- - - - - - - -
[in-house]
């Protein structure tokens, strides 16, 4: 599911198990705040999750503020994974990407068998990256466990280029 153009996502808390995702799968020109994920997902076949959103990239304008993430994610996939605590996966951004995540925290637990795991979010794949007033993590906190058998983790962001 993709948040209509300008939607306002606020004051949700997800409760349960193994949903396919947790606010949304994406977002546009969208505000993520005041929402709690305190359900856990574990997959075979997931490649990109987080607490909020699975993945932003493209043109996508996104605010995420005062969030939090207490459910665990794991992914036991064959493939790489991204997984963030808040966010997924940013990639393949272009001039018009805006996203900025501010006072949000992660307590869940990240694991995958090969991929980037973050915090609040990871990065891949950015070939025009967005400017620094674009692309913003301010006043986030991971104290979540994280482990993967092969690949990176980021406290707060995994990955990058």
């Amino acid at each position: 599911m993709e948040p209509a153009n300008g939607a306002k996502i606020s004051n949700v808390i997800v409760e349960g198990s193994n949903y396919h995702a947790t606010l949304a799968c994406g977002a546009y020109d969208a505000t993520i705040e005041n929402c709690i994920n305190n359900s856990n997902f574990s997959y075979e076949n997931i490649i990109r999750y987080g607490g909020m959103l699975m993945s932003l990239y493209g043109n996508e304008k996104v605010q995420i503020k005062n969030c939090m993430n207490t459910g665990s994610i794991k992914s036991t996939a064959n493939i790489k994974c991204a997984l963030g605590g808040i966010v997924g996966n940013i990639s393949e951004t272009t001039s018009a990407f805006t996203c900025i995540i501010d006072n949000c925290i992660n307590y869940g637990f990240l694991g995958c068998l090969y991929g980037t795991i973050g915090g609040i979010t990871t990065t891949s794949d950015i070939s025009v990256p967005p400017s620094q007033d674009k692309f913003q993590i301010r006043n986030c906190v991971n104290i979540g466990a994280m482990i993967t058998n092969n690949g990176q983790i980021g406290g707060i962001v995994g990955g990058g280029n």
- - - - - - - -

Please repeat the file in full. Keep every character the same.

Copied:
[in-house]
């Protein structure tokens, strides 16, 4: 599911198990705040999750503020994974990407068998990256466990280029 153009996502808390995702799968020109994920997902076949959103990239304008993430994610996939605590996966951004995540925290637990795991979010794949007033993590906190058998983790962001 993709948040209509300008939607306002606020004051949700997800409760349960193994949903396919947790606010949304994406977002546009969208505000993520005041929402709690305190359900856990574990997959075979997931490649990109987080607490909020699975993945932003493209043109996508996104605010995420005062969030939090207490459910665990794991992914036991064959493939790489991204997984963030808040966010997924940013990639393949272009001039018009805006996203900025501010006072949000992660307590869940990240694991995958090969991929980037973050915090609040990871990065891949950015070939025009967005400017620094674009692309913003301010006043986030991971104290979540994280482990993967092969690949990176980021406290707060995994990955990058």
């Amino acid at each position: 599911m993709e948040p209509a153009n300008g939607a306002k996502i606020s004051n949700v808390i997800v409760e349960g198990s193994n949903y396919h995702a947790t606010l949304a799968c994406g977002a546009y020109d969208a505000t993520i705040e005041n929402c709690i994920n305190n359900s856990n997902f574990s997959y075979e076949n997931i490649i990109r999750y987080g607490g909020m959103l699975m993945s932003l990239y493209g043109n996508e304008k996104v605010q995420i503020k005062n969030c939090m993430n207490t459910g665990s994610i794991k992914s036991t996939a064959n493939i790489k994974c991204a997984l963030g605590g808040i966010v997924g996966n940013i990639s393949e951004t272009t001039s018009a990407f805006t996203c900025i995540i501010d006072n949000c925290i992660n307590y869940g637990f990240l694991g995958c068998l090969y991929g980037t795991i973050g915090g609040i979010t990871t990065t891949s794949d950015i070939s025009v990256p967005p400017s620094q007033d674009k692309f913003q993590i301010r006043n986030c906190v991971n104290i979540g466990a994280m482990i993967t058998n092969n690949g990176q983790i980021g406290g707060i962001v995994g990955g990058g280029n």